we possess abundant means for successful defense. In the first
place, we are in a condition now to bring into the field 100,000
well-armed troops, and, should they be required, this number
could be increased almost to the extent of our arms-bearing pop-
ulation. Secondly, should the United States, actuated by lust of
dominion, numerical superiority, or the fancied possession of a
right to compel our allegiance to them, determine to invade our
soil or otherwise assail us, they would have to contend not only
against the 5,000,000 of people of the Confederate States, but
against the 8,000,000 also who inhabit the eight other States
allied to us by community of institutions and interest, and by
geographical position, and who, although they have not as yet
resolved to sever their connection with the United States, would
do so immediately, and join us in arms, the moment the first gun
was fired against us by order of the Government of the United
States. The resolutions of the popular conventions of those
States amply attest the accuracy of this calculation. Thirdly, you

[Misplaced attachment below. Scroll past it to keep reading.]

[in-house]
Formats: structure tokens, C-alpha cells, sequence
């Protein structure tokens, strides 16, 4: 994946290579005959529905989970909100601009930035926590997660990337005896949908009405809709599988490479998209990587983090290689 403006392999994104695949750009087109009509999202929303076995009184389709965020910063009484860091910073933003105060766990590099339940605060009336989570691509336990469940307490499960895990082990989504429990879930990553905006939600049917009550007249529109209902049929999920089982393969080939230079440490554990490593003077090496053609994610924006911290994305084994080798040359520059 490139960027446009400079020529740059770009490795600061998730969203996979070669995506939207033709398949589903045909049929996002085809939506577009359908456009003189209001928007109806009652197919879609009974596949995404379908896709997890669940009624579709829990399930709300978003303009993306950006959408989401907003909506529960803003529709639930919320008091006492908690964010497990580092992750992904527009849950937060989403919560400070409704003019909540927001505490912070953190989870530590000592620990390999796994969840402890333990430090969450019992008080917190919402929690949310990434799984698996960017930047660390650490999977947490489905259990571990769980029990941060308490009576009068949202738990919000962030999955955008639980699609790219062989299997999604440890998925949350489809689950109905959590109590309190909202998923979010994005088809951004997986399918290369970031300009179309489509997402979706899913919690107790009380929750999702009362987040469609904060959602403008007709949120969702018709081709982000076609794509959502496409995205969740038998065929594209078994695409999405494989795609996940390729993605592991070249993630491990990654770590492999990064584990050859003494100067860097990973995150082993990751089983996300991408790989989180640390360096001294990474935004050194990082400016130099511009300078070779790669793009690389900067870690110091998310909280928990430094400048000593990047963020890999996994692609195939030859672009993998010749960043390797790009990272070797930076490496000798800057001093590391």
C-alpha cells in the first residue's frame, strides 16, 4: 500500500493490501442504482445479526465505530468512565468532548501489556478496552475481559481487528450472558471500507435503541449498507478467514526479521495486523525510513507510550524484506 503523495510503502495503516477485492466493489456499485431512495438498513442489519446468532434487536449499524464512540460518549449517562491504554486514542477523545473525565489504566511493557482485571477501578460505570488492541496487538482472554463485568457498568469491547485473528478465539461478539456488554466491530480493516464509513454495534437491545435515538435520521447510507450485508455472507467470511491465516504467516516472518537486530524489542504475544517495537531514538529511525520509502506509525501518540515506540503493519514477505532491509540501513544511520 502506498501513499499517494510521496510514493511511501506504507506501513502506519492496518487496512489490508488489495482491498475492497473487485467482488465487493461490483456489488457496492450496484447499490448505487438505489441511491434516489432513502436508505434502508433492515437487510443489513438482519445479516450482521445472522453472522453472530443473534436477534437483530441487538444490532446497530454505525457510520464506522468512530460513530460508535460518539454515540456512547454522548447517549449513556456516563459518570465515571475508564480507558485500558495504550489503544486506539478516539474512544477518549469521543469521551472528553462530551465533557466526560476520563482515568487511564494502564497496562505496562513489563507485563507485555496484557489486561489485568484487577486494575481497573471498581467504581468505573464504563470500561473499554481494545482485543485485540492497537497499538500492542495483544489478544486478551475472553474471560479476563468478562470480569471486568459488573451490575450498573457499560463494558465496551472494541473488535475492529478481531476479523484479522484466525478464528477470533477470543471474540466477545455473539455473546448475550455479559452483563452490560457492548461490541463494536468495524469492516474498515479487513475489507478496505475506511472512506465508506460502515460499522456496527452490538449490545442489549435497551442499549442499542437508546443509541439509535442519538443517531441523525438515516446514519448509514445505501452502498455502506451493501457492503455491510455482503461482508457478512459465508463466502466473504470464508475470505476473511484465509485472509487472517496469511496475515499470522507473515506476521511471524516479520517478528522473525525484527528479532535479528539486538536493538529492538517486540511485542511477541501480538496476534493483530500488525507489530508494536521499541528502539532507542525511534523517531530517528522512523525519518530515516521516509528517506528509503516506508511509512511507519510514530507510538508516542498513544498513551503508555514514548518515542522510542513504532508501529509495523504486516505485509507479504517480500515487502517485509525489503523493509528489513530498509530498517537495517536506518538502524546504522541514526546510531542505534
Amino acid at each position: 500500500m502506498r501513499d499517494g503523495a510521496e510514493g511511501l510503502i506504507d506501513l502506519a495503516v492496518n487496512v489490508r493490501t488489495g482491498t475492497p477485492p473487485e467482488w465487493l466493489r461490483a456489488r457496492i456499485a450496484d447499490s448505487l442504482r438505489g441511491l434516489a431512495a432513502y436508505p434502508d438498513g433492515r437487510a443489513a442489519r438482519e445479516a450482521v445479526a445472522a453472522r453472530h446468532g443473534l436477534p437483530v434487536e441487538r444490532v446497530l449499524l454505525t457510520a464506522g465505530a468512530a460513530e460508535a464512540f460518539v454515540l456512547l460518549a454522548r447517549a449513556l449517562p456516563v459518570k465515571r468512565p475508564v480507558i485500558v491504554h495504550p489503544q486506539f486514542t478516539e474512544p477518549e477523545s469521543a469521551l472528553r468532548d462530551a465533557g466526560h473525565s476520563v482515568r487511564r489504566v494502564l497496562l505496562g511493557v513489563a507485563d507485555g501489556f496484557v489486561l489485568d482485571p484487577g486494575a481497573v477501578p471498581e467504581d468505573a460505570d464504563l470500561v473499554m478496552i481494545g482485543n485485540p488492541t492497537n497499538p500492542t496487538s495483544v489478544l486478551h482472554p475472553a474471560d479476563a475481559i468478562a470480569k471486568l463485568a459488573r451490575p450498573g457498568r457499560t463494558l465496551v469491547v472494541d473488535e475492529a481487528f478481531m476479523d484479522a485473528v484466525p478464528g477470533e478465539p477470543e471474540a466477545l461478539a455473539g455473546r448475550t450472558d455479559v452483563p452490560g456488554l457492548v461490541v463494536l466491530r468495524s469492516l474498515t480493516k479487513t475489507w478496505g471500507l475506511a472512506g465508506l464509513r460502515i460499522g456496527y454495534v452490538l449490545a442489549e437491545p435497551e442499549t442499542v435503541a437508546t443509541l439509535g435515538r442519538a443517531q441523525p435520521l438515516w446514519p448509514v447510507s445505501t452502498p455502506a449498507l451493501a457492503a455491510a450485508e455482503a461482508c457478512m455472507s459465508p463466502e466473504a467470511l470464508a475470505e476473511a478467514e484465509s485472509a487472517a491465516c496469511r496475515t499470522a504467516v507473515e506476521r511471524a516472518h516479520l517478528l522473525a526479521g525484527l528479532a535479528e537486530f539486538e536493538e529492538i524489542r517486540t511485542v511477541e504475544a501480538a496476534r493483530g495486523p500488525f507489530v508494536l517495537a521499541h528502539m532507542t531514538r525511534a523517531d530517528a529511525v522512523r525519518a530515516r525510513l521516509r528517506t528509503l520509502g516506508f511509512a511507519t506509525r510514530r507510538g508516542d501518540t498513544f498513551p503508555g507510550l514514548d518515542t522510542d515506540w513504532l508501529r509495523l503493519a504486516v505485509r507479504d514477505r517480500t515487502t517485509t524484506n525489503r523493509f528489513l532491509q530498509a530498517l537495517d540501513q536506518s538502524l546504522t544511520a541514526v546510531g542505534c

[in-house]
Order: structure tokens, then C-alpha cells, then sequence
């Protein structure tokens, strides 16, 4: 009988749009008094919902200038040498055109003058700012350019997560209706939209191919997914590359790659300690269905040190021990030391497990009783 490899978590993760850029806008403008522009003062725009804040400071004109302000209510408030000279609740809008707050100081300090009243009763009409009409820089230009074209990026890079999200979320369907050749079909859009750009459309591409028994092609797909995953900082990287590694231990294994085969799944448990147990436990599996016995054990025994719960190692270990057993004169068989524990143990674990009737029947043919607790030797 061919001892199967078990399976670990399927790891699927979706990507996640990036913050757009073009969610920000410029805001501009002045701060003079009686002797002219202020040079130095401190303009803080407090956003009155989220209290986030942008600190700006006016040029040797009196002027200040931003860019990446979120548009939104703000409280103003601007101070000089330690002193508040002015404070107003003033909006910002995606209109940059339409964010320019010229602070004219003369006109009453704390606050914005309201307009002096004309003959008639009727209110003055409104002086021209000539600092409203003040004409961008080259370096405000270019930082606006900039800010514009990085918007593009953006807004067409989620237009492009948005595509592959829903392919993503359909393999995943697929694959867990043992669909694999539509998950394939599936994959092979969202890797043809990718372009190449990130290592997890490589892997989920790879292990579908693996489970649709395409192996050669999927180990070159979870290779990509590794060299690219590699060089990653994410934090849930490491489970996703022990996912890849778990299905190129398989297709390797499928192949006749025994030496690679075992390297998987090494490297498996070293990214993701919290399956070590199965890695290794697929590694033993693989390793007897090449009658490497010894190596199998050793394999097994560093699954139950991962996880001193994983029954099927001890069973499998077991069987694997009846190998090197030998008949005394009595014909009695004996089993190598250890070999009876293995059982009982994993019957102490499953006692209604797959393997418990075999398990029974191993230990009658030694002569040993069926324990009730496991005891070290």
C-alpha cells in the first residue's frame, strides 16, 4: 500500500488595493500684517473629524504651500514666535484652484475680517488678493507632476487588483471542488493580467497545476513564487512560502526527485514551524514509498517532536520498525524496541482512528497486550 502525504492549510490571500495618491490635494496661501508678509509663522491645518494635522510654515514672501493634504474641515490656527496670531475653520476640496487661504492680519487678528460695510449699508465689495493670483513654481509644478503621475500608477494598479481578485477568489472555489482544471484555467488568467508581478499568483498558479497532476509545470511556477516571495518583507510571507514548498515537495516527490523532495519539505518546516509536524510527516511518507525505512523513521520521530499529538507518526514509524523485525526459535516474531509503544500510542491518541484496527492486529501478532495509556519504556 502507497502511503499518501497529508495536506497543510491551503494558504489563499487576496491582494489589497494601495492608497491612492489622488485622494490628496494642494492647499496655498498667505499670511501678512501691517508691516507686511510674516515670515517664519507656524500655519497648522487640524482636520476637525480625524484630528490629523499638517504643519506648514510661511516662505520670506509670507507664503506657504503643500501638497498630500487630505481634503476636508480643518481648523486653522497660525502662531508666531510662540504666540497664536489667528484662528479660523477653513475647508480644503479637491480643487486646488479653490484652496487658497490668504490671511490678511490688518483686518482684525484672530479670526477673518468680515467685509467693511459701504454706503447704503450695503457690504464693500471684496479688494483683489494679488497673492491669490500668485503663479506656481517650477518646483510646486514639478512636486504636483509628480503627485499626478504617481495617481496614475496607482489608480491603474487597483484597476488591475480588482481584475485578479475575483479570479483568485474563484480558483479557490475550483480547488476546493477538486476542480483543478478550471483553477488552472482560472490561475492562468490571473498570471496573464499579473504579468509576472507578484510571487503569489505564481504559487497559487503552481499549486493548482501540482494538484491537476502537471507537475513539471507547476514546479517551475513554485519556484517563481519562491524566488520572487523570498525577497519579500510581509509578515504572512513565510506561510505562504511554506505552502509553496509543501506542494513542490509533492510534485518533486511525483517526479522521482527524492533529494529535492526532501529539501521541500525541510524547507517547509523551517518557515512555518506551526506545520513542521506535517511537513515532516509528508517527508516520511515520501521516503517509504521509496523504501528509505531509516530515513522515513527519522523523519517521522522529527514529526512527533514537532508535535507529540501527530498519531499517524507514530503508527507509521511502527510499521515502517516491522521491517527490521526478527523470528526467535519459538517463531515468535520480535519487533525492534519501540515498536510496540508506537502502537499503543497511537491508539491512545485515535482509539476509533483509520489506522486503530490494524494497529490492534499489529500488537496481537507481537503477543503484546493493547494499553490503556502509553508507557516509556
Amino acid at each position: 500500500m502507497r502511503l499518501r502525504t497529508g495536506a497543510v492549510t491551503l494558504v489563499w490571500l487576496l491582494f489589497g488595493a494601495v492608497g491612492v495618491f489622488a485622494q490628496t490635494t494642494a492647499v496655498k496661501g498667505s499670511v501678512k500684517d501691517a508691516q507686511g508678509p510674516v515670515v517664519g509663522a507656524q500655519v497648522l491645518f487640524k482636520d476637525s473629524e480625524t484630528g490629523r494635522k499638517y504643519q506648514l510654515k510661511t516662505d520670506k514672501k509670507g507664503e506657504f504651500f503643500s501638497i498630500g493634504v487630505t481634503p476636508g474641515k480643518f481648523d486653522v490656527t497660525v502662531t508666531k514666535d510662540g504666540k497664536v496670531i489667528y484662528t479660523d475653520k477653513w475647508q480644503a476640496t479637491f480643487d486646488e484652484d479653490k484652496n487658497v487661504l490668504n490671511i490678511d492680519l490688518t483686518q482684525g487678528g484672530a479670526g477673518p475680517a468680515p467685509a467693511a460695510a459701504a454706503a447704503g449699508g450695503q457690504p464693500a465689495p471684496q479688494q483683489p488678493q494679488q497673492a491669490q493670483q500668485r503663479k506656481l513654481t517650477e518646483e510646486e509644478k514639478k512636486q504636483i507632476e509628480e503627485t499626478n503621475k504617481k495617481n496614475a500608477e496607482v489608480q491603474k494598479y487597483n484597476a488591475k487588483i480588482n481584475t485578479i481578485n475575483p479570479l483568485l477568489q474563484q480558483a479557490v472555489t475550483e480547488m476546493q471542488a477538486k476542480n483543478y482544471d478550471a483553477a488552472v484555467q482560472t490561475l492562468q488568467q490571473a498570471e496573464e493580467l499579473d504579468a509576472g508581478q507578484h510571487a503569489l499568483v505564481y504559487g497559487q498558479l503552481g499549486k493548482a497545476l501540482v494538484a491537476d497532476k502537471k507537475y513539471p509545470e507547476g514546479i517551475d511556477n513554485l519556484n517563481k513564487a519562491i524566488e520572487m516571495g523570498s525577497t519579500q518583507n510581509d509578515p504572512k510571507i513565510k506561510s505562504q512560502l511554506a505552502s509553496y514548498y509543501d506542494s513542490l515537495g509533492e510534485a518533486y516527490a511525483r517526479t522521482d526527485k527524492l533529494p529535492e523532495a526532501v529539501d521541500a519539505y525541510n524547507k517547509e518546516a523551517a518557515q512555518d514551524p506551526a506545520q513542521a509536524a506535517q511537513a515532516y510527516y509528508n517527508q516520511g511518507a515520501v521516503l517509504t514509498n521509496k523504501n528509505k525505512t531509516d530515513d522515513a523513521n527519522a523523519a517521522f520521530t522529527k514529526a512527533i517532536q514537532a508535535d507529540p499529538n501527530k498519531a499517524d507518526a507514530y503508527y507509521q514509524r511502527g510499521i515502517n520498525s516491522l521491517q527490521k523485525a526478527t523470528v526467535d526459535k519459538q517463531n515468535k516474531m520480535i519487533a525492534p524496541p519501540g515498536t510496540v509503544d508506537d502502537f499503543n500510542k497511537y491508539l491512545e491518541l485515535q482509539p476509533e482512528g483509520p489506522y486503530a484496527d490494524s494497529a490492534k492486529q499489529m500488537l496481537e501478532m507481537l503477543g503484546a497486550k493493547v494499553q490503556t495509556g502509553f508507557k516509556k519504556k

are aware that in most, if not all, of the Northern States large



Diplomatic C orres^ondence. 1861. 7

and influential portions of the population have manifested the
most determined opposition to any attempt to force us to reunite
ourselves to our late confederates. Fourthly, you will remember
that the Government of the United States is at this time wholly
destitute of the power and the means to commence an aggressive
war.

The legislative branch of the Government has refused, by
omitting to make the necessary provisions for that purpose, to arm
the Executive with any authority to make war.

It is needless also to point out in what condition the United
States would be placed were they to be entirely cut oflf from our
custom for their manufactures, and our $250,000,000 of produce
for their commerce and exchange. This combination of power-